In our content analysis, we catalog and examine the kinds of articles that a newspaper publishes as well as what it omits in its coverage of crime and violence. We are also interested in more complex features of individual stories as well as any patterns we locate across stories. Does the reporting illuminate possible precipitating reasons for the violence or was it apparently random? Were violations of social norms, such as desecration of the dead, involved and, if so, how sensationalized is the reporting of them? How much crime reporting is there relative to other news? Is a particular area of the city or the whole urban region regarded as criminal in an exaggerated and repetitious way? How often are crime patterns rather than single incidents the focus of coverage? How often are possible solutions reported in comparison to the individual occurrences of crime? Are these community-wide prevention policies discussed as well as precautions individuals can take? Is there information about the consequences of the crime?

Our next step is to compare actual crime and violence statistics with the pattern in which these crimes are being reported. Recent analyses reveal over-reporting of homicide and underreporting of assaults, domestic violence, burglaries and robberies. For example, an extensive recent analysis of The Los Angeles Times by researcher sat UCLA found that certain crimes were more likely to be reported than their relative occurrence would suggest. These crimes involve homicides of women, children and the elderly, as well as cases with multiple victims, with suspects who were strangers to the victims, and those that occur in wealthier neighborhoods. Homicides of African-Americans, Hispanics, the less educated, and those involving a weapon other than a firearm received less coverage than their relative frequency would lead us to expect.

In our work with newspapers we do two readership surveys, one before any changes in coverage are made and one after so we can measure their effect. Does covering crime and violence differently result in readers acquiring new beliefs, attitudes and knowledge about these issues, including deeper understanding of risk factors for violence and possible methods of prevention? This is the kind of information we try to elicit by how we question readers.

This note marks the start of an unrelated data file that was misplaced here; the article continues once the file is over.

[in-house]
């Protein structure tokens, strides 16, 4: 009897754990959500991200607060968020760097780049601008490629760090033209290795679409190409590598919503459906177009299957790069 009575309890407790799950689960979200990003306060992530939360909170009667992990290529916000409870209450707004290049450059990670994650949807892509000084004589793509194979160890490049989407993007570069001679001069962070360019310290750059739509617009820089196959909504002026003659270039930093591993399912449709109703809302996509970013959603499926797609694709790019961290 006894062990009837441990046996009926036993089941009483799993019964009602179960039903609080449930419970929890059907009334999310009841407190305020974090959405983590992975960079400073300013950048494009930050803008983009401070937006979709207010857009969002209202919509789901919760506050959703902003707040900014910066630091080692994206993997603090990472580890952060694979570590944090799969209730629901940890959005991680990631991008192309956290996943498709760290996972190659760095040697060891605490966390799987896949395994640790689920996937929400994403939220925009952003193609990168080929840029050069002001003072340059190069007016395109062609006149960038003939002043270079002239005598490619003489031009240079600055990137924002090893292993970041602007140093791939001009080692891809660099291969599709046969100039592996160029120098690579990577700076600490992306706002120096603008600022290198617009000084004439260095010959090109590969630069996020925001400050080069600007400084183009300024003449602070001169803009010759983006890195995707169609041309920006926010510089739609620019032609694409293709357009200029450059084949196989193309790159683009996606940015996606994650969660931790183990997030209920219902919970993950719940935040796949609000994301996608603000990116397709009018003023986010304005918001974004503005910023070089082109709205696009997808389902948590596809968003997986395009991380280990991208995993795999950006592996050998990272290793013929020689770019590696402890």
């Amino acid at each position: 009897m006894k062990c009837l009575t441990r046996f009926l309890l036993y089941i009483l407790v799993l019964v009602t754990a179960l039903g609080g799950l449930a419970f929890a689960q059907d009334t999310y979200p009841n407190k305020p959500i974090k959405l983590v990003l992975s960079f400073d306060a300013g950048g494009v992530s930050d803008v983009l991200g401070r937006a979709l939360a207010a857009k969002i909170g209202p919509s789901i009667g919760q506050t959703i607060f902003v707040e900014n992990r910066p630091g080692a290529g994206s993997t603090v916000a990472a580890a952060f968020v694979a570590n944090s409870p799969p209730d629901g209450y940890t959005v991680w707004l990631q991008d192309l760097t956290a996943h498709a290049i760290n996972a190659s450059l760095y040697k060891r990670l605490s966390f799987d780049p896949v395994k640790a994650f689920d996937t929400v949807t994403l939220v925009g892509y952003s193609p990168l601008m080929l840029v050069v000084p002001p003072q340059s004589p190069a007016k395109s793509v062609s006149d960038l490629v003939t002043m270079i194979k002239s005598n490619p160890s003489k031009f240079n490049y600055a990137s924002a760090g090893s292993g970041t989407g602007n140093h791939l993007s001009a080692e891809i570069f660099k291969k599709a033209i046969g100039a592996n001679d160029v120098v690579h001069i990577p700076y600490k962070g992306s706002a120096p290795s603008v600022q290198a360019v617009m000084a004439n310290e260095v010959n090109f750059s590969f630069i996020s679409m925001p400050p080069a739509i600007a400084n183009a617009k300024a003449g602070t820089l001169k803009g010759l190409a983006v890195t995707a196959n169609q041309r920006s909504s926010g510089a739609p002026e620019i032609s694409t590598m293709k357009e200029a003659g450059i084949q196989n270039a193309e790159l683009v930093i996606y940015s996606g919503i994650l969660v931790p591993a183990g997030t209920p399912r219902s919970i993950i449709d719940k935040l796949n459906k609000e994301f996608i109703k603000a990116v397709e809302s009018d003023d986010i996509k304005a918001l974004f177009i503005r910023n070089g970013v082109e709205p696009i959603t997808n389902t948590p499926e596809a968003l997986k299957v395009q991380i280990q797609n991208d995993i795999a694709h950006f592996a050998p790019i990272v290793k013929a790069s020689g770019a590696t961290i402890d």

The Center for Advanced Social Research, a research unit in the School of Journalism at the University of Missouri, conducts these surveys. Questions we ask probe in some depth what people know and believe about the occurrence of crime and violence, particularly in their own city. We try to learn what readers know about causal influences on violence patterns, what the impact of violence is in their city, and what solutions have been conceptualized or tried. These surveys also measure how fearful people are and what they’ve done to keep themselves safe. Both before and after we do the initial survey, we discuss with editors and reporters what will be asked and how to interpret results. Readers’ responses are evaluated within the context of the attention the newspaper has paid to coverage of various crimes and violence. In the analysis we factor out exposure to other media news and violence-based entertainment.

The second readership survey is conducted about two to four months after a newspaper initiates its editorial changes. This survey will give us indications of whether these changes are achieving the newspaper’s desired results. Our project is so new that we have not yet completed this cycle of surveying with any particular newspaper, but when we do, what we learn about the effects of violence reporting will be shared with any interested newspaper or researcher.

The workshops we’ve done with newspapers, and conversations we’vehad with editors and reporters since then, have produced some exciting ideas for improving coverage of violence. However, while we think the ideas make sense, because this experiment is a first of its kind, we don’t yet have empirical evidence that these ideas, once they are put into practice, will help readers arrive at a more comprehensive and balanced understanding of these topics. But as we gather evidence of their effectiveness, this research can become an enormously valuable tool in explaining to other newspaper editors the value of rethinking their coverage of violence.

Lori Dorfman is Director of the Berkeley Media Studies Group, a project of the Public Health Institute in Berkeley, California. She edited “Reporting on Violence,” a handbook for journalists published by the Berkeley Media Studies Group.

Esther Thorson is Associate Dean for Graduate Studies and Research at the Missouri School of Journalism and is Senior Consultant in the Center for Advanced Social Research, a survey facility housed in the School.